Avianca was implementing a reorganization plan prior to the COVID-19 pandemic, but the total cessation of flying in Colombia for about six months had a devastating impact on the airline and led to it filing for Chapter 11 protection in the US.
Speaking at the virtual Routes Reconnected conference, CEO Anko van der Werff said the “core strategy” being implemented prior to COVID-19—slowing its rate of growth, dropping “nonsensical routes” that didn’t touch hubs, and improving on-time performance—was “absolutely working.”
But COVID-19 hit and “there was no income whatsoever,” van der Werff said. Save for some humanitarian relief flying, Avianca shut down for six months.
Now the airline is navigating the Chapter 11 process in the US—the carrier trades on the New York Stock Exchange—and is adding back capacity. Avianca is flying 15% of pre-COVID-19 capacity currently and hopes to increase that to 30% by next summer.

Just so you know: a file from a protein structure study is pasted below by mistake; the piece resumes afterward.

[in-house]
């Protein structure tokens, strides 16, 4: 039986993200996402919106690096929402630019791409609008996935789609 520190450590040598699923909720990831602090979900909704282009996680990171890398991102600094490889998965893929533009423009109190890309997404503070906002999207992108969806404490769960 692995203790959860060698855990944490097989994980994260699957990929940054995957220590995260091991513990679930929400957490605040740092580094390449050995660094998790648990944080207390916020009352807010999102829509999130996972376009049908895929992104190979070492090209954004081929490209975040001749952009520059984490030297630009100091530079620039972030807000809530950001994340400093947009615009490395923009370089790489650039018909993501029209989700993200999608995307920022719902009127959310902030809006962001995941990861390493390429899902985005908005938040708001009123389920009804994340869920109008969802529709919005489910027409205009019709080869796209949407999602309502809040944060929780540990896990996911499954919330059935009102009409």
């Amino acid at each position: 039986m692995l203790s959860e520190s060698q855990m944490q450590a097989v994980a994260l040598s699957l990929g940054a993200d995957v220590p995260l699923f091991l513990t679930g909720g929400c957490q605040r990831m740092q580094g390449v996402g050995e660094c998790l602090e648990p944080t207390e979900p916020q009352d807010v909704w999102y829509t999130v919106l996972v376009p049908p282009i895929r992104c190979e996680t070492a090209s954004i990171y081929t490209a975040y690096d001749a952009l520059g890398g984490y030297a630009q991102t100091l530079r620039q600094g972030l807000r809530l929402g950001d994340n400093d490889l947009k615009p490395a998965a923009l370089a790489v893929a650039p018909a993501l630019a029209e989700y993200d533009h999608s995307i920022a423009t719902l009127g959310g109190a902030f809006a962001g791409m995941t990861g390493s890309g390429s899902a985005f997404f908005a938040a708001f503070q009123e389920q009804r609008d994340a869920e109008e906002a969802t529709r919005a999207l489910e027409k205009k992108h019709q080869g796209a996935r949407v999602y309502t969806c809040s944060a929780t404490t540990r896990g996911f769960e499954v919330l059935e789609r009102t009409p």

Domestic traffic is rebounding faster than international flying, and leisure and VFR traffic demand is coming back more quickly than business traffic, van der Werff said.
“Over the long term, I’m actually quite optimistic,” van der Werff, who joined Avianca as CEO in 2019 after working as a senior executive at Aeromexico, said.
In particular he argued that there was room for growth in Colombia, Avianca’s largest market. The flight between Colombia’s two largest cities, Bogota (BOG) and Medellin (MDE), is 35 mins., versus more than 8 hours driving, van der Werff said.
“We are looking for more destinations domestically, but most of our growth [domestically] will be more frequencies,” he said.
Photo credit: IATA